Q. My sister lived in Co-Op City in the Bronx. She passed away in July 2017, and I became voluntary executor of her estate. She kept this apartment spotless, and did not make any changes, except adding a light shine-coat to the living room floor. When the inspector went to check apartment and we did the walk-through, he pointed out a few minor things, and said things were pretty good.
After months of waiting and following up and asking about the refund of the deposit due to her, I finally received the check…and they took 50%, claiming repairs and other unexplained fees, such as $4,000 for a new floor. (They said the coating she used could not be taken off, so the complete floor was damaged. That is false, and I can prove it.)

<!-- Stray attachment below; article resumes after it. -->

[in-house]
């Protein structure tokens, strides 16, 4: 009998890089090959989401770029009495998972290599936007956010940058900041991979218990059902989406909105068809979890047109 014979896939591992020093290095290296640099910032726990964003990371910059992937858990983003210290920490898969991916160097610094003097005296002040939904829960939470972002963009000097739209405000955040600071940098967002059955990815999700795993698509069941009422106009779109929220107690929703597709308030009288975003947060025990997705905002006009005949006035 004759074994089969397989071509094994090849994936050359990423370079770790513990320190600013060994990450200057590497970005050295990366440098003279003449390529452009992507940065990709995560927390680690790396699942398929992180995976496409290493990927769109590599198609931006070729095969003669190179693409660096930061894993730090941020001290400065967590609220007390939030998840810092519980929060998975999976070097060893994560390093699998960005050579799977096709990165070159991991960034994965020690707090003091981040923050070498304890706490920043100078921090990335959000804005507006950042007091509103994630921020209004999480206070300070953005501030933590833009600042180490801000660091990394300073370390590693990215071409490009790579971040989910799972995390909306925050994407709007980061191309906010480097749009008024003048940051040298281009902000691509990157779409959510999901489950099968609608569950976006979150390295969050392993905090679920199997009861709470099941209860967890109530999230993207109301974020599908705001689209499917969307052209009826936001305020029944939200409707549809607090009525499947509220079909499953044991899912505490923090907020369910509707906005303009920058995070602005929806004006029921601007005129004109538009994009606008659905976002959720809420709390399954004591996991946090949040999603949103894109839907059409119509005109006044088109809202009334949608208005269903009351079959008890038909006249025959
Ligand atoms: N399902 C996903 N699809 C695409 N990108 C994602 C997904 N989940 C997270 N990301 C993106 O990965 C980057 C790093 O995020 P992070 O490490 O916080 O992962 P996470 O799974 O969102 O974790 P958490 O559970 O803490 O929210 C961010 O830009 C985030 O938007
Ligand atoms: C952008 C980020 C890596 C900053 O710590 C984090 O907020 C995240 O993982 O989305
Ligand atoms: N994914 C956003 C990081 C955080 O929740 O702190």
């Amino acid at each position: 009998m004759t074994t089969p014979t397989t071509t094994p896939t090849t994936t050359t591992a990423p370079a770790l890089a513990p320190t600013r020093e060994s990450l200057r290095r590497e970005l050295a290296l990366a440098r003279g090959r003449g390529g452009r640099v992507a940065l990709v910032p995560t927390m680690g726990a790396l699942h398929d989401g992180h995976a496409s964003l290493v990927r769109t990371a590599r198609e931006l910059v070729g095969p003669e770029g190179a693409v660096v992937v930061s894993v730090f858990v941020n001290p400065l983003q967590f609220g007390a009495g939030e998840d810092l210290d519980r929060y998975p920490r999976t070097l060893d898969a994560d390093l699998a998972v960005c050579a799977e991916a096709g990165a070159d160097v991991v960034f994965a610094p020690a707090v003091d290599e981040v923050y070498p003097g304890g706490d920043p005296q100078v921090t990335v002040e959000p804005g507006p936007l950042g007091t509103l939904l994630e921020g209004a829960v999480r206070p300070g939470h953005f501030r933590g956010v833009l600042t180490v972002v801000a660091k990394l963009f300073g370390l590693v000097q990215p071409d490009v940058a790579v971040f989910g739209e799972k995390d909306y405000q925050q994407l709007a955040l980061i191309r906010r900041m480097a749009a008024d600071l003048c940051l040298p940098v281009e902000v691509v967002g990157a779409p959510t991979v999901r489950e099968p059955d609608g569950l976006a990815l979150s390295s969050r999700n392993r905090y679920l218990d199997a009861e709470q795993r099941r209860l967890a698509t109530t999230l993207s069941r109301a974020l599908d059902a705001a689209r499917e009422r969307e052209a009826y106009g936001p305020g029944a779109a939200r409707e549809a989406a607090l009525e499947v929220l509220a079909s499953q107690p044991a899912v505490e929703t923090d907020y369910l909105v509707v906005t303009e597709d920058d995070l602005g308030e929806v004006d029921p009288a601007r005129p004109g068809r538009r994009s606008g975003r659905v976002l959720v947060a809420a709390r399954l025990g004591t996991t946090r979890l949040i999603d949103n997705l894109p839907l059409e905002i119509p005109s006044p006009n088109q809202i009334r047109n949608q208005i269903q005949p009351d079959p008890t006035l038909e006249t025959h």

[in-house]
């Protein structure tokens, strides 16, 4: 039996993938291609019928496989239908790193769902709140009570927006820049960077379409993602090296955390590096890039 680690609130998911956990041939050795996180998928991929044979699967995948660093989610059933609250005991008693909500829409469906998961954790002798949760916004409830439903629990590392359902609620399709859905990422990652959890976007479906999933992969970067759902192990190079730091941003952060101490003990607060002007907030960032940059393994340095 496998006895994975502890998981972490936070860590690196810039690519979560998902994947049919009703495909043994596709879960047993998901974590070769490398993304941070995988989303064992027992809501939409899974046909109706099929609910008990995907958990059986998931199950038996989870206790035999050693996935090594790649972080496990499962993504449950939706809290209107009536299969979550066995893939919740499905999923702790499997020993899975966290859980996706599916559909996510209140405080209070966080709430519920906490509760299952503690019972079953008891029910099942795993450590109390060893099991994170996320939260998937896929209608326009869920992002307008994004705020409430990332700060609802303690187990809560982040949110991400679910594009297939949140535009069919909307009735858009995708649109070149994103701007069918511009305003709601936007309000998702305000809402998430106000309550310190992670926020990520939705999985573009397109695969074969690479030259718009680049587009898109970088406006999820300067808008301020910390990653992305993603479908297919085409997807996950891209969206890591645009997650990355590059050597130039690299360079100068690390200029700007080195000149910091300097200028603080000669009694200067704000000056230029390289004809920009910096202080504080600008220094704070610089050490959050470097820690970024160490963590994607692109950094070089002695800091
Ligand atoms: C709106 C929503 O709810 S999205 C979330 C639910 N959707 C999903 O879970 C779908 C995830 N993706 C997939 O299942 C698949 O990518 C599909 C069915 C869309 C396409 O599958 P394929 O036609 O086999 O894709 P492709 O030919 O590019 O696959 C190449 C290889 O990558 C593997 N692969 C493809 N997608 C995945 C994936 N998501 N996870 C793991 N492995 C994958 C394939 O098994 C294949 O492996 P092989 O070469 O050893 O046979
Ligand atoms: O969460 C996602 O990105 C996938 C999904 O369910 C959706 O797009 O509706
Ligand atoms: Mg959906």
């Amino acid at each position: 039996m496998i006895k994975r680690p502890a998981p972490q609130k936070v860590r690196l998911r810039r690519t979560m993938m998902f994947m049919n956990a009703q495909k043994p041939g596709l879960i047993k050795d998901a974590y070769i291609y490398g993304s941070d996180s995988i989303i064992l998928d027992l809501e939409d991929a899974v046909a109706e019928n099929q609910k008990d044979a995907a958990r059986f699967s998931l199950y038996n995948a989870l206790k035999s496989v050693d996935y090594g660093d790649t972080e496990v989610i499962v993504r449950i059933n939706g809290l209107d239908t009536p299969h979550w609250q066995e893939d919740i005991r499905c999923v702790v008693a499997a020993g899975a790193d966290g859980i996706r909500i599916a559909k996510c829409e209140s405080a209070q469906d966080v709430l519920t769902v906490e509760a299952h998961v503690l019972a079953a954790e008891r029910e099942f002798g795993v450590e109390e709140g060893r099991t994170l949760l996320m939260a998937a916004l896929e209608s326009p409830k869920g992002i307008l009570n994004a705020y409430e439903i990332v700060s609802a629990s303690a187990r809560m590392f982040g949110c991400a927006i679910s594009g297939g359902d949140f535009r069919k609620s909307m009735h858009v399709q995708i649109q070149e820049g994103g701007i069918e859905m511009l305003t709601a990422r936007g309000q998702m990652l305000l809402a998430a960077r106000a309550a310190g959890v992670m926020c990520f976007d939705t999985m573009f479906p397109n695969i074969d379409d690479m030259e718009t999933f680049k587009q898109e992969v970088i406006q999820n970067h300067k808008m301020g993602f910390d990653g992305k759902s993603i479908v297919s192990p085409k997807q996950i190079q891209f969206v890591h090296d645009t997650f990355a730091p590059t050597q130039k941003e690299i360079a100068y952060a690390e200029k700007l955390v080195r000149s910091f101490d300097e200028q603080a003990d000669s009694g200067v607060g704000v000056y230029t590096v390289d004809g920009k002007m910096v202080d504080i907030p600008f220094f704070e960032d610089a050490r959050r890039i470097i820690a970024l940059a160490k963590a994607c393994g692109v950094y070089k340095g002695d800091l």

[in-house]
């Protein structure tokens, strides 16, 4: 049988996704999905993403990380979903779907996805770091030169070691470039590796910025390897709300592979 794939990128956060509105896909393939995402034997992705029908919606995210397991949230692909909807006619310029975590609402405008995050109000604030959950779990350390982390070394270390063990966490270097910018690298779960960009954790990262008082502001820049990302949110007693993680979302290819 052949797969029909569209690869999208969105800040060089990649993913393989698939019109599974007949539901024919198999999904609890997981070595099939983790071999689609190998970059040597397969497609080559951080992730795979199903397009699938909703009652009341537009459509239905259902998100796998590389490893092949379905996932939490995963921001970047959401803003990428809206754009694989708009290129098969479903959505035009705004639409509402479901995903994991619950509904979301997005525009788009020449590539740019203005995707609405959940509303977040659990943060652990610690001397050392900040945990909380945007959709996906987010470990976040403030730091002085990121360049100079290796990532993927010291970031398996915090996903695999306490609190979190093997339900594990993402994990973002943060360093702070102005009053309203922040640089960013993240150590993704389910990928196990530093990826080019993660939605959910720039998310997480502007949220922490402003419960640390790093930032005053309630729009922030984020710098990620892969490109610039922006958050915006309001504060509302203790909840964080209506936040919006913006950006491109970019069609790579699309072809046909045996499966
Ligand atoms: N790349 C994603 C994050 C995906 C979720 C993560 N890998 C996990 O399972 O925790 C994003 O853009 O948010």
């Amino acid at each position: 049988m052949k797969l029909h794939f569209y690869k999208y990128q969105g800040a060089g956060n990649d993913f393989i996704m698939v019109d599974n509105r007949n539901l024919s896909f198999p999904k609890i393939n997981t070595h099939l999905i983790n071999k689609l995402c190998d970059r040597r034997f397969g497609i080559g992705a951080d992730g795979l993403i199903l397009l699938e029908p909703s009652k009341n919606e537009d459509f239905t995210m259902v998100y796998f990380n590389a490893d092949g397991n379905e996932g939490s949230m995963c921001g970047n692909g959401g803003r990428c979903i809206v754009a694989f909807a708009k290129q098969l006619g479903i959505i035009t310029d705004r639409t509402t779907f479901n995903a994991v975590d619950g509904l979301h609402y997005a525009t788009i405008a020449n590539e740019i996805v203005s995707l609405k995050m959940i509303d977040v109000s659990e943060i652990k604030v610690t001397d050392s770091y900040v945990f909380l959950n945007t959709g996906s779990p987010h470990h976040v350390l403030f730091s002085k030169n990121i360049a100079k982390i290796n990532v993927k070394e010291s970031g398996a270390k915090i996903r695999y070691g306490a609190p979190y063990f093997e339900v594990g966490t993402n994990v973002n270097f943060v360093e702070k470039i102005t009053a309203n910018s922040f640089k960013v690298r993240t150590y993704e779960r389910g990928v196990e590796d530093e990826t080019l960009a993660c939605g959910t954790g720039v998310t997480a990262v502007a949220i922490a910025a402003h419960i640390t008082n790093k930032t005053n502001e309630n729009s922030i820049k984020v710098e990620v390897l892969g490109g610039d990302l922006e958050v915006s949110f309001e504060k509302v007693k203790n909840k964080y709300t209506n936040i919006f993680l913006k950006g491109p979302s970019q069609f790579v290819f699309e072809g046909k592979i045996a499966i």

Is there a department that regulates what repair fees can be charged, and how much? If these repairs are legitimate, there should be a table with each cost, so everyone moving in knows what it will cost to move out — simple information. At this point, it seems someone simply decided to make some money off the people moving out; that is not right, and seems like simple abuse.
A. Says attorney John Desiderio of Adam Leitman Bailey, P.C., a law firm in New York City: “The writer could submit a complaint to the NYC Department of Housing Preservation and Development (HPD), but HPD would not normally take any action with respect to repair expenses of this kind. This would be viewed as a matter dependent upon the terms of the lease between the landlord and the tenant. The writer’s best course of action would be to file a complaint in Small Claims Court.”